comparison sites? I connect via an NTL cable modem, and have a couple
of wired desktops and a couple of wireless laptops - at least one of
which supports the new "n" standard.

From a quick surf these look like some obvious choices at around 50
quid:

Linksys WRT120N

Netgear WNR2000 Wireless-N

Belkin N150 Enhanced

Belkin F5D8235uk4 with usb (might be useful for a shared disk?)

Regards

  #5  
Old March 21st 10, 12:28 PM posted to uk.comp.home-networking
Rob Morley
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Posts: 1,379
Default Routers and security

On Sun, 21 Mar 2010 11:57:23 +0000
tolgan wrote:

Sam/Rob - thanks for the info, glad I asked! Better get shopping
then...


Do you have any particular recommendations


From what I read of the TM 2300 specs it supports WPA anyway, probably
just needs a firmware upgrade if the option isn't there at the moment.
Otherwise you could use some third-party firmware like dd-wrt.

  #6  
Old March 21st 10, 01:52 PM posted to uk.comp.home-networking
tolgan
external usenet poster
 
Posts: 5
Default Routers and security

On Sun, 21 Mar 2010 12:28:12 +0000, Rob Morley
wrote:

On Sun, 21 Mar 2010 11:57:23 +0000
tolgan wrote:

Sam/Rob - thanks for the info, glad I asked! Better get shopping
then...


Do you have any particular recommendations


From what I read of the TM 2300 specs it supports WPA anyway, probably
just needs a firmware upgrade if the option isn't there at the moment.
Otherwise you could use some third-party firmware like dd-wrt.


I was half thinking about upgrading in the not too distant anyway, to
upgrade to the "n" standard and maybe get a better range.

If I stay with the Dell a while longer, is WPA vs WPA2 an issue? (2300
is WPA only I think?)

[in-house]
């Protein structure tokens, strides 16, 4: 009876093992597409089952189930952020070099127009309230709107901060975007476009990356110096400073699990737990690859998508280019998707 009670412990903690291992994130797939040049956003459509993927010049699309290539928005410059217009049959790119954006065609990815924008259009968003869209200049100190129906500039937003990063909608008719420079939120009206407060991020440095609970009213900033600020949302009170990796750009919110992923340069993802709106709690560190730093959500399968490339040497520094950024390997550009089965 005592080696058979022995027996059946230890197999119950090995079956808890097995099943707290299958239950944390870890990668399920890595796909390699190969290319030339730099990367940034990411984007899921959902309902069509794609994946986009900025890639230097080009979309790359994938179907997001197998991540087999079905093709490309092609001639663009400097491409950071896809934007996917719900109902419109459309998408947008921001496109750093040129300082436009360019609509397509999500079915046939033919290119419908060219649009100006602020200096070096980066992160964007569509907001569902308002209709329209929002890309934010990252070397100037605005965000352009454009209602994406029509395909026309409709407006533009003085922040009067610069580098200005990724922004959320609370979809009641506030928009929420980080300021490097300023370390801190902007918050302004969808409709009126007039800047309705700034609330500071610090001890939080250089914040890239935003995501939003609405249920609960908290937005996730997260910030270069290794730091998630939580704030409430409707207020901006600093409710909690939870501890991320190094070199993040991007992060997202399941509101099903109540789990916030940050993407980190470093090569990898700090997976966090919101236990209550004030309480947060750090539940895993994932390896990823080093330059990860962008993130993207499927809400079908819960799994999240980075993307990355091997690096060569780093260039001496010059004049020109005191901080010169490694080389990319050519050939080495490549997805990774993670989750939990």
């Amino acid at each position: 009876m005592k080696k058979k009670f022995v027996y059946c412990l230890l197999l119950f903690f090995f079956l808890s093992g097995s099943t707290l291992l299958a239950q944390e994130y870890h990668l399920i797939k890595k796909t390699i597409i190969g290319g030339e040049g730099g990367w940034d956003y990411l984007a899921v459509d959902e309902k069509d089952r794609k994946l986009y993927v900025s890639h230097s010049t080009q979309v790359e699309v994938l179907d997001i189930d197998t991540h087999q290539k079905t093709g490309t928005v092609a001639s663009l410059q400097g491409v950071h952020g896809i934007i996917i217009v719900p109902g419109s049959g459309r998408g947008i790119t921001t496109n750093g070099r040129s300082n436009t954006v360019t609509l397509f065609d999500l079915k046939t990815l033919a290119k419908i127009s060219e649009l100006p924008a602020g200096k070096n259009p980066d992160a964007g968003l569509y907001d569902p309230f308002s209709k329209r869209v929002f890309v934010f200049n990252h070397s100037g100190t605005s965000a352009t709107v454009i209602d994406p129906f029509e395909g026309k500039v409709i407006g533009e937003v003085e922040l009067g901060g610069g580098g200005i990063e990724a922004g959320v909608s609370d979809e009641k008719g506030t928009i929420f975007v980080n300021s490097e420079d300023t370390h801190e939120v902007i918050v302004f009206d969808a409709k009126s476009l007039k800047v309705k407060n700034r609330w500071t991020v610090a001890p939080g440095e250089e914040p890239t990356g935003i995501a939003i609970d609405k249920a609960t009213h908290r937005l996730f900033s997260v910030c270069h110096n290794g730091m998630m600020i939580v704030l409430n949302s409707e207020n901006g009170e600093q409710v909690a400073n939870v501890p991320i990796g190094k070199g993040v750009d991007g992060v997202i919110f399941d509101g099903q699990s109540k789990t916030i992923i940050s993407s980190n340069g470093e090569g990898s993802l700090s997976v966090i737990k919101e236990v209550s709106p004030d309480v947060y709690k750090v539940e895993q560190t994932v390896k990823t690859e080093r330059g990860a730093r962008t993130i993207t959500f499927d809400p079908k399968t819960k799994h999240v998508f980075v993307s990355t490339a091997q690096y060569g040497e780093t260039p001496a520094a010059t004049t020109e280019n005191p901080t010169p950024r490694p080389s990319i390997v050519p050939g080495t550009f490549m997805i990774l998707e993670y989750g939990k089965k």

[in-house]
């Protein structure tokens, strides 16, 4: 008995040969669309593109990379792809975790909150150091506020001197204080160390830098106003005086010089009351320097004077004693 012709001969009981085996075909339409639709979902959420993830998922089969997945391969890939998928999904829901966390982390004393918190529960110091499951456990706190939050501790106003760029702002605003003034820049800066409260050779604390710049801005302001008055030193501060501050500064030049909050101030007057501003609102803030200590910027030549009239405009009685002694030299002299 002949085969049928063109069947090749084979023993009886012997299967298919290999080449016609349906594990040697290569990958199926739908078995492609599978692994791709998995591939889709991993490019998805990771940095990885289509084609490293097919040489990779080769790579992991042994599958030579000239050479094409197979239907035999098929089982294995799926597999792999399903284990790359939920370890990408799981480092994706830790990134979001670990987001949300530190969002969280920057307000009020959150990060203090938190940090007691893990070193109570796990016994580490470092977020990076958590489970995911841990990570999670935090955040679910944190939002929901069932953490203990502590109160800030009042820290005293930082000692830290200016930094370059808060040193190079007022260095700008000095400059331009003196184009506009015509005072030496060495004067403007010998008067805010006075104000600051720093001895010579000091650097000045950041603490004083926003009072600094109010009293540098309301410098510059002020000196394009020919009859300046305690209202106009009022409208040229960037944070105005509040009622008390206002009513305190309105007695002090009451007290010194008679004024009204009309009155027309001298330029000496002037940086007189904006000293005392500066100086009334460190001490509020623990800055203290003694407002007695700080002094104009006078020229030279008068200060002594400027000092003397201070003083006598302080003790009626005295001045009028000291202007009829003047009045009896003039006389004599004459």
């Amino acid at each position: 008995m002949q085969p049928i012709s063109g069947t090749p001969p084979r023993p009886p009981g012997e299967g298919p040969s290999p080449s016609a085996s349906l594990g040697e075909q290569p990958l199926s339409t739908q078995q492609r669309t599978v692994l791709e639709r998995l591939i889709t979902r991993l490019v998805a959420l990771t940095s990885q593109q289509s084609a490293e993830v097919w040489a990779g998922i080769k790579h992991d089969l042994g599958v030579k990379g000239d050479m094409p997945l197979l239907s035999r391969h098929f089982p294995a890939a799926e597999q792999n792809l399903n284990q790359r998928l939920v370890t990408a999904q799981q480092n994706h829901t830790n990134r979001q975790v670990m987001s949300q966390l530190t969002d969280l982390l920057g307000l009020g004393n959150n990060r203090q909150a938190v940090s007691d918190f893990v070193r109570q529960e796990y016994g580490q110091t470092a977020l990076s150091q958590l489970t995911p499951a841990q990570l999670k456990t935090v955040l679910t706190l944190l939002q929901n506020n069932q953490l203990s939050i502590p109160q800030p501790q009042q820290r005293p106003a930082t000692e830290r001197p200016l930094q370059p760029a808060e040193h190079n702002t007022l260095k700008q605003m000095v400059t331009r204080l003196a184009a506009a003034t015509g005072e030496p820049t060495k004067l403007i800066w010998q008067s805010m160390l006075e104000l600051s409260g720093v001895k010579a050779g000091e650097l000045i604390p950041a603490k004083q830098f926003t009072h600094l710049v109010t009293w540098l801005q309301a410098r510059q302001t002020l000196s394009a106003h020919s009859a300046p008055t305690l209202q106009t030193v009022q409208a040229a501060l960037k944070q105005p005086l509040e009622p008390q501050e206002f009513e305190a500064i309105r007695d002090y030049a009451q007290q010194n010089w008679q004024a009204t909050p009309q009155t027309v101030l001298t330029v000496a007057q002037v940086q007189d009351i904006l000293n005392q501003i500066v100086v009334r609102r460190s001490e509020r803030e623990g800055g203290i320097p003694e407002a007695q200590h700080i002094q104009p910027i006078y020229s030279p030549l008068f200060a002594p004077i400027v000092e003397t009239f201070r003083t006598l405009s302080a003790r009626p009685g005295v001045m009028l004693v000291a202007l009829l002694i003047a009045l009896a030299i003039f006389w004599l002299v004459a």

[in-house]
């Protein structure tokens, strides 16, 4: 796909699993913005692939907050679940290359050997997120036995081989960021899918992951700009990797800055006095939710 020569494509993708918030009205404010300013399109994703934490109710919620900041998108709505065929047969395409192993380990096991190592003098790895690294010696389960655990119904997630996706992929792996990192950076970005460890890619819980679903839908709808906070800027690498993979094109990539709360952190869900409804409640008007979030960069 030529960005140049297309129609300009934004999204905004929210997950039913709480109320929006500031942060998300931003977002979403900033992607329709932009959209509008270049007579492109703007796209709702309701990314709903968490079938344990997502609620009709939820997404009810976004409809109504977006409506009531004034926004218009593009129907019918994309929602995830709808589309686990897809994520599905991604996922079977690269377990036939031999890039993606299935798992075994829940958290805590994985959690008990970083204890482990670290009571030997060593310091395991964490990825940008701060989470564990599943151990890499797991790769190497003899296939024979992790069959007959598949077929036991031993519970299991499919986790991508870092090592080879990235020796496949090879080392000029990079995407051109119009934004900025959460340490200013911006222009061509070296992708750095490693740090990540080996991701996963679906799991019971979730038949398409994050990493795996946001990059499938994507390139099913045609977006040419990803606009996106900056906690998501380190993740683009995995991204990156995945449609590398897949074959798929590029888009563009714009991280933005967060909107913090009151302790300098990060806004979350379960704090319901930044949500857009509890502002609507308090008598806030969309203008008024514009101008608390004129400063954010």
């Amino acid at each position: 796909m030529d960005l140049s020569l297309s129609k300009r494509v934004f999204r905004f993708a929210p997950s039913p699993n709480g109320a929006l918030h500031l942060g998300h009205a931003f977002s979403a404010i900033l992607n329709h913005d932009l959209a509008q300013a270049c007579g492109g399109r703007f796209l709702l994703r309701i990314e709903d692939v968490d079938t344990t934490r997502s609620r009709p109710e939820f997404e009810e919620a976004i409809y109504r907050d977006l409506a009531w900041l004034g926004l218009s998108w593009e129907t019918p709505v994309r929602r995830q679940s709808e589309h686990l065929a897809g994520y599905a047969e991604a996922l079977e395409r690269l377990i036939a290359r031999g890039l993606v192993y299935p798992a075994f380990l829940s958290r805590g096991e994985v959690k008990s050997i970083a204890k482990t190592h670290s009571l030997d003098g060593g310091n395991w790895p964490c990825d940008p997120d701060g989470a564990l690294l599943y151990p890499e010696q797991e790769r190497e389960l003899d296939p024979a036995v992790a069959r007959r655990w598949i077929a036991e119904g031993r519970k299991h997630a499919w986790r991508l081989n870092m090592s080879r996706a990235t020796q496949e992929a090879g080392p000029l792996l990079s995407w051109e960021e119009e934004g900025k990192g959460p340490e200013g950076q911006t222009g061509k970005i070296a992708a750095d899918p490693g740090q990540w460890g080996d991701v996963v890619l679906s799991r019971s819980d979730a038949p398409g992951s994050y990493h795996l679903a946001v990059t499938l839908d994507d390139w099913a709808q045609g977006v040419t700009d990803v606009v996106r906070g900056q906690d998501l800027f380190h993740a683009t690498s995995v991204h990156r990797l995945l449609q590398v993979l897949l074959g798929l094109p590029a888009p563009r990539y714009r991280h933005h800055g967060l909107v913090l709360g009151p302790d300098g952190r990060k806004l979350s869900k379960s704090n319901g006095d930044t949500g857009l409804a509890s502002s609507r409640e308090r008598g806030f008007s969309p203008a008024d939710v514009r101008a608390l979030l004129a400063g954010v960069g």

#7  
Old March 21st 10, 07:52 PM posted to uk.comp.home-networking
Rob Morley
external usenet poster
 
Posts: 1,379
Default Routers and security

On Sun, 21 Mar 2010 13:52:45 +0000
tolgan wrote:

On Sun, 21 Mar 2010 12:28:12 +0000, Rob Morley
wrote:

On Sun, 21 Mar 2010 11:57:23 +0000
tolgan wrote:

Sam/Rob - thanks for the info, glad I asked! Better get shopping
then...


Do you have any particular recommendations


From what I read of the TM 2300 specs it supports WPA anyway,
probably just needs a firmware upgrade if the option isn't there at
the moment. Otherwise you could use some third-party firmware like
dd-wrt.


I was half thinking about upgrading in the not too distant anyway, to
upgrade to the "n" standard and maybe get a better range.

If I stay with the Dell a while longer, is WPA vs WPA2 an issue? (2300
is WPA only I think?)


WPA is a firmware kludge to get around the WEP vulnerability (and
is a significant improvement), WPA2 with AES is harder.
I wouldn't be too bothered about the difference between TKIP and AES,
but if you're going to upgrade anyway ...

  #8  
Old March 22nd 10, 12:43 PM posted to uk.comp.home-networking
tolgan
external usenet poster
 
Posts: 5
Default Routers and security

Thanks all for advice.